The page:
Odonestis pruni (Linnaeus, 1758)


Odonestis pruni: Male (SW-Bulgaria, Southwesternmost foot of Pirin, early August 2017, light trap Stoyan Beshkov) [M] Odonestis pruni: Male (SW-Bulgaria, Southwesternmost foot of Pirin, early August 2017, light trap Stoyan Beshkov) [M] Odonestis pruni: Male (SW-Bulgaria, Southwesternmost foot of Pirin, early August 2017, light trap Stoyan Beshkov) [M] Odonestis pruni: Male (SW-Bulgaria, Southwesternmost foot of Pirin, early August 2017, light trap Stoyan Beshkov) [M] Odonestis pruni: Male (SW-Bulgaria, Southwesternmost foot of Pirin, early August 2017, light trap Stoyan Beshkov) [M] Odonestis pruni: Male (SW-Bulgaria, Southwesternmost foot of Pirin, early August 2017, light trap Stoyan Beshkov) [M] Odonestis pruni: Half-grown larva (Hungary, Dabas, September 2019) [S] Odonestis pruni: Half-grown larva (Hungary, Dabas, September 2019) [S] Odonestis pruni: Half-grown larva (Hungary, Dabas, September 2019) [S] Odonestis pruni: Half-grown larva (Hungary, Dabas, September 2019) [S] Odonestis pruni: Half-grown larva (Hungary, Dabas, September 2019) [S] Odonestis pruni: Half-grown larva (Hungary, Dabas, September 2019) [S] Odonestis pruni: Half-grown larva (Hungary, Dabas, September 2019) [S] Odonestis pruni: Larval habitat (Hungary, Dabas, September 2019) [N] Odonestis pruni: Habitat, environment of the light trap in a river valley with a mosaic of scrub, woodland and dry pastures (SW-Bulgaria, Southwesternmost foot of Pirin, early August 2017) [N]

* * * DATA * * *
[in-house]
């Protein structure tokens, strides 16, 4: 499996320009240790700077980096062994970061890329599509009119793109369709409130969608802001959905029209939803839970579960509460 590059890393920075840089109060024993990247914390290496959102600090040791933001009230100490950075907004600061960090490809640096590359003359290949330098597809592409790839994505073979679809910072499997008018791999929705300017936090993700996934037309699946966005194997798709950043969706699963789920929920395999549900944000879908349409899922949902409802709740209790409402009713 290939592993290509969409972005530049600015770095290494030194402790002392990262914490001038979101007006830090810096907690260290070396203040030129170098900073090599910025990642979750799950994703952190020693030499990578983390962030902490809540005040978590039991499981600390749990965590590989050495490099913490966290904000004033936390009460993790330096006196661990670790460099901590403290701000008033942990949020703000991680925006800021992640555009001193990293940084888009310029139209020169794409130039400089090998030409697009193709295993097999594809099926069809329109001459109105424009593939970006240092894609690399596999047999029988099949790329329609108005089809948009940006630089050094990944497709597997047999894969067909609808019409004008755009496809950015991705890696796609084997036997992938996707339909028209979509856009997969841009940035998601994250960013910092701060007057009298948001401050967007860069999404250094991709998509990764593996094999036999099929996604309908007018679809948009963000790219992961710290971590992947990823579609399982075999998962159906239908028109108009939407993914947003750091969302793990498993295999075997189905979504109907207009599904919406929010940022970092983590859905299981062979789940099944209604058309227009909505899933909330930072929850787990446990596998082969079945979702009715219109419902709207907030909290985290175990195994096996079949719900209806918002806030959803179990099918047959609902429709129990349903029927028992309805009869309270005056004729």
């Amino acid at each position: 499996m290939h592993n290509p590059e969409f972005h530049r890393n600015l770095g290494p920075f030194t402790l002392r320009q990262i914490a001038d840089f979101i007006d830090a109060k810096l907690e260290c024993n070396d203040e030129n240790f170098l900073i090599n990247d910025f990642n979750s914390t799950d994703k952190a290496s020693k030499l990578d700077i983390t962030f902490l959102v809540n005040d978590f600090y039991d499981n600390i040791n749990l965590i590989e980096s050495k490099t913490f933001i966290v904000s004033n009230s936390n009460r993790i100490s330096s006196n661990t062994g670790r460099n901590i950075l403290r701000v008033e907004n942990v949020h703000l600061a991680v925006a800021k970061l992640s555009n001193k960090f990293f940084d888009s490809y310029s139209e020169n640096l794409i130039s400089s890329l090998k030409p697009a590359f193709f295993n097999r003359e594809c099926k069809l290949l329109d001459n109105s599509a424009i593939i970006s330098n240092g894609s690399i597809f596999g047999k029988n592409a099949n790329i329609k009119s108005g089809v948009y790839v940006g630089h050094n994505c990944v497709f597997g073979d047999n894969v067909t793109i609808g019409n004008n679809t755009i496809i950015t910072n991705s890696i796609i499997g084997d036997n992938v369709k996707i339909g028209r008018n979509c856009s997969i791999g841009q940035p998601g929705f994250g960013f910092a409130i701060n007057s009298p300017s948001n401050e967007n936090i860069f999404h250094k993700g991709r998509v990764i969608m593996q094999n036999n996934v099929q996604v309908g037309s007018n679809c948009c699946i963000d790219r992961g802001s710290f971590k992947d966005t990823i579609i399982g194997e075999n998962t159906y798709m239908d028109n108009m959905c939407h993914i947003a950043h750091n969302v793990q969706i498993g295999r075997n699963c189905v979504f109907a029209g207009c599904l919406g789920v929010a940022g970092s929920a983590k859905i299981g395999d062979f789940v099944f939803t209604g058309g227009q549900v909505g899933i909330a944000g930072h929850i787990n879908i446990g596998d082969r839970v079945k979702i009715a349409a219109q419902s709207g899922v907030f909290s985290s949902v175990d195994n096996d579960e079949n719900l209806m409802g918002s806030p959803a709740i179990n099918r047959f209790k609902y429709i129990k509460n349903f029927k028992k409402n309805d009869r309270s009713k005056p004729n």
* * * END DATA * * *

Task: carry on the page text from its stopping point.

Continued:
Host plants:
The larvae feed on woody Rosaceae (especially Prunus species), more rarely also on other deciduous woods like Betula.

Habitat:
Odonestis pruni generally inhabits light, semiopen places with the host plants, especially hedgerow countries, extensively managed orchards, open woodlands with bushy edges and undergrowth, scrub and similar warm but not too dry habitats.

Life cycle:
The larva hibernates and rests openly on a branch. The moths occur usually in one generation between June and early August. In the South and in warm years locally also in Central Europe regionally a second generation is involved with moths in May/June and again between late July and early September.

Endangerment factors:
Odonestis pruni is strongly endangered in Central Europe due to agricultural intensification (already nearly complete destroyment of hedges and other structures in agricultural landscapes), the intensification (application of biocides) in orchards and the large-scale dark forest management.

Remarks:
Odonestis pruni occurs locally in Central and Southern Europe and parts of temperate Asia.